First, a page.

Implement Basic Block-and-Tackle Marketing & Launch Activities: There are many basic block and tackle activities that need to be in place to support a product launch. These activities are the nose-to-the-grindstone, nitty-gritty launch activities that leverage the earlier pre-launch work. These include taking the positioning and messaging documents and building marketing
collateral and sales tools around these messages, or building case studies leveraging the pre-launch customer programs, or getting the product SKUs defined in the rollout plan set up in the sales, marketing, and manufacturing databases to enable order processing.
The major activities comprising the block and tackle marketing activities include:
- Creating and producing marketing and sales tools
- Selling product into your distribution channels for launch availability
- Ensuring that a customer and partner product support infrastructure is in place
- Preparing for international sales and distribution as required
- Defining and managing pre-launch events
- Synchronizing and coordinating with the direct sales force
- Creating and launching the public website
- Finishing and rolling out training and readiness content and delivery mechanisms
- Planning and executing the big launch event
- Developing product packaging
- Marketing operations activities, such as setting up product SKUs in the manufacturing systems, finalizing the product price, and ensuring correct pricing in the price system
Don’t Forget About Post-Launch Sustaining Marketing During the Pre-Launch Timeframe: The product is out the door, the launch event and activities were successful, and everyone is enjoying a post-launch glow as the soon-to-be successful product enters the market. The sustaining marketing phase of the launch has now begun. Until now, the pressure of actually starting to fulfill on some of the promises and commitments made in the business and rollout plan has not been faced. Now the market share, revenue, and units that were committed to in the plan must be acquired. To do so, you need a sustaining marketing plan that will shift from launching the product to the nuts and bolts of marketing execution to drive the product success in-market, and you need to write this plan and be ready to execute on it when the product releases to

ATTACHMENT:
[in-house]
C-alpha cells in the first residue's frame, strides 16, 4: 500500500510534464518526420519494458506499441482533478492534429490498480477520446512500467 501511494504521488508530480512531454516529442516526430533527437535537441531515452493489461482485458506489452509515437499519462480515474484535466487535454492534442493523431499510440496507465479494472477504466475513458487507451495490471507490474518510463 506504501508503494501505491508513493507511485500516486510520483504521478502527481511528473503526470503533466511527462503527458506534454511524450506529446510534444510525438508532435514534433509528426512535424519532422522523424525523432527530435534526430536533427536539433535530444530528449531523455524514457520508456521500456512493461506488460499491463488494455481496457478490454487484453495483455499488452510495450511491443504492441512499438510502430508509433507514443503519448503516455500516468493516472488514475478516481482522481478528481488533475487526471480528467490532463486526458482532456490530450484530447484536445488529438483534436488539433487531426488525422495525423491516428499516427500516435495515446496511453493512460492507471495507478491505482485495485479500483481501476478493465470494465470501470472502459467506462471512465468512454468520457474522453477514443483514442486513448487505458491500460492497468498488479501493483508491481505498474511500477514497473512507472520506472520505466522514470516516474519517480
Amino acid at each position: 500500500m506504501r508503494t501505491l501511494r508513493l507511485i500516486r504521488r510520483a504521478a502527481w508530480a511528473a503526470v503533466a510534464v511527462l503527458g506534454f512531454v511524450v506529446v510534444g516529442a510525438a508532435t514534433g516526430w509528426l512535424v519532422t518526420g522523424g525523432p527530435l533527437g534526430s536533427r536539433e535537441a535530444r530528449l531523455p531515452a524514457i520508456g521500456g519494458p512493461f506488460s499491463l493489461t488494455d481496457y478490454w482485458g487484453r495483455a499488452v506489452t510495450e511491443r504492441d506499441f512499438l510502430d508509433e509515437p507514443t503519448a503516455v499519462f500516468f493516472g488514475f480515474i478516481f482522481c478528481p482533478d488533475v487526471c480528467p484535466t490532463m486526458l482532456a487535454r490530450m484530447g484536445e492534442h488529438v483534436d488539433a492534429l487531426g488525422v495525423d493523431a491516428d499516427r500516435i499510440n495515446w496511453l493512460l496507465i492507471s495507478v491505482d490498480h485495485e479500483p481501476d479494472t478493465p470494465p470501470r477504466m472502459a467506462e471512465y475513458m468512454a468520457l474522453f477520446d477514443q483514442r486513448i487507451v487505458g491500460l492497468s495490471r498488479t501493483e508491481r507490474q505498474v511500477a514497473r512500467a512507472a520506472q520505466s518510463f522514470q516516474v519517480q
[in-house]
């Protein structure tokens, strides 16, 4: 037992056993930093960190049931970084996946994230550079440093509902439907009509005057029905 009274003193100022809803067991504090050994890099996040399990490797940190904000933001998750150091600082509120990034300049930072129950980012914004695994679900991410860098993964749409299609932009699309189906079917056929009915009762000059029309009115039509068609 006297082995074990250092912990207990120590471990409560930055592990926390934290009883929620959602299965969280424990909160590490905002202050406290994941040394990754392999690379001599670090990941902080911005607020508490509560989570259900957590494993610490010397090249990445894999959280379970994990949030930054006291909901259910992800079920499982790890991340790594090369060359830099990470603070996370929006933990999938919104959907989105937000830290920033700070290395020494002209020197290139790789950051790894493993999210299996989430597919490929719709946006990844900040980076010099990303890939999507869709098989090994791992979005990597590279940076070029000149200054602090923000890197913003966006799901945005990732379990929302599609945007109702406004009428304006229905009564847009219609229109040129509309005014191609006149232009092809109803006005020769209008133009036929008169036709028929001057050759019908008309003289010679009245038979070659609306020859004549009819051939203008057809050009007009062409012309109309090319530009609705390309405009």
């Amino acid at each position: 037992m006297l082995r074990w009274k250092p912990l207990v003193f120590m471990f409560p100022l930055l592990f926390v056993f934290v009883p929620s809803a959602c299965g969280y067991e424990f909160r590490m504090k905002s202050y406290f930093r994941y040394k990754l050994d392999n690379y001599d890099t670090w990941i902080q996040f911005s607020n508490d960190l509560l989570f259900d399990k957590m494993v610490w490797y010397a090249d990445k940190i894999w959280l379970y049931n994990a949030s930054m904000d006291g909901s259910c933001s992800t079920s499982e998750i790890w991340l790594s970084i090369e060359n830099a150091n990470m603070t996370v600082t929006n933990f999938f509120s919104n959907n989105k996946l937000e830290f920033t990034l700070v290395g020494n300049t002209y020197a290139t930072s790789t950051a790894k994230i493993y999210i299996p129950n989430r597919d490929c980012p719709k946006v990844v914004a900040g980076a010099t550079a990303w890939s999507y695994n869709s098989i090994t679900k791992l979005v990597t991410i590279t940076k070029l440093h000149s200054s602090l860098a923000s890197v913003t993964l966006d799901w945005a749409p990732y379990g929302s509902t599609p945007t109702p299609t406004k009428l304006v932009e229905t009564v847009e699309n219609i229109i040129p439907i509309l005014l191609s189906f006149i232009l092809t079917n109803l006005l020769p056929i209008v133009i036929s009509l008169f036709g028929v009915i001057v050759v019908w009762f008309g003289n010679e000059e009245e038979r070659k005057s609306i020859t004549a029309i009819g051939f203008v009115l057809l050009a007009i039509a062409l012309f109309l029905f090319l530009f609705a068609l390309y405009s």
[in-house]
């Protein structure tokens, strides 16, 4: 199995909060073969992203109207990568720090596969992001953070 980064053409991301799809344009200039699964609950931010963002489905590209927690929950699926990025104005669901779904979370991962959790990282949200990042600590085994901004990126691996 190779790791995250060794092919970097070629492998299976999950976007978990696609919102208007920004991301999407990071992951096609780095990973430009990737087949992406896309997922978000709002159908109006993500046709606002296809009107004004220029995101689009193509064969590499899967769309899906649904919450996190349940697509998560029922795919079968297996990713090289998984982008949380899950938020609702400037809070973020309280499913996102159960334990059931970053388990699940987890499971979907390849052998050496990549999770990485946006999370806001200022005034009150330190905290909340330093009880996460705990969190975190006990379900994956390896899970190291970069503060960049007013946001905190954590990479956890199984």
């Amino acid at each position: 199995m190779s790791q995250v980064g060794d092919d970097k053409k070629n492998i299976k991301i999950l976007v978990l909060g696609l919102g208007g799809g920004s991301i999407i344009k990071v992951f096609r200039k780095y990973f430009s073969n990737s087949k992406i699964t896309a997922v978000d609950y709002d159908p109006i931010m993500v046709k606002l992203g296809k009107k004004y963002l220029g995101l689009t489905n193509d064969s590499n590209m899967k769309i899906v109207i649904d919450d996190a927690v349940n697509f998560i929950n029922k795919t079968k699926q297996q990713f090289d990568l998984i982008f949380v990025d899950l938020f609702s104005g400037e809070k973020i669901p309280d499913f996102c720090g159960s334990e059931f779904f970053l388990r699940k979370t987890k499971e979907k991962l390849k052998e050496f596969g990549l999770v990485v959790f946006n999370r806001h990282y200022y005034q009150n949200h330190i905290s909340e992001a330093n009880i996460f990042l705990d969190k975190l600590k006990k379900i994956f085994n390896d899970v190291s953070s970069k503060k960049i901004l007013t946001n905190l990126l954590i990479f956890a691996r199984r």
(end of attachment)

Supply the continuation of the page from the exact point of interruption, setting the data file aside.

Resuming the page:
market. To shift into marketing execution, there are a few key goals and focus areas that need attention as the post-launch marketing plan is executed, including:
- Engaging the sales force and ramping sales
- Converting any pre-launch customers, such as beta, trial, or product preview customers to paying customers
- Driving and managing the channel and your partners to sell and market your product effectively, while growing and training your core partner base
- Leveraging early customer wins for collateral, PR, selling material, and sales references
- Maintaining and continuing to develop new sales tools and collateral as you continue to learn through market experience
- Gathering product feedback from customers, press, analysts, and customer support Continuing to drive sustaining post-launch momentum and buzz through positive PR and strong analyst support
- Driving market awareness and demand generation throughout your target customer segments, and generating leads
Making sure you have a solid plan covering these areas is mandatory for a successful launch and post-launch business success.
It Never Ends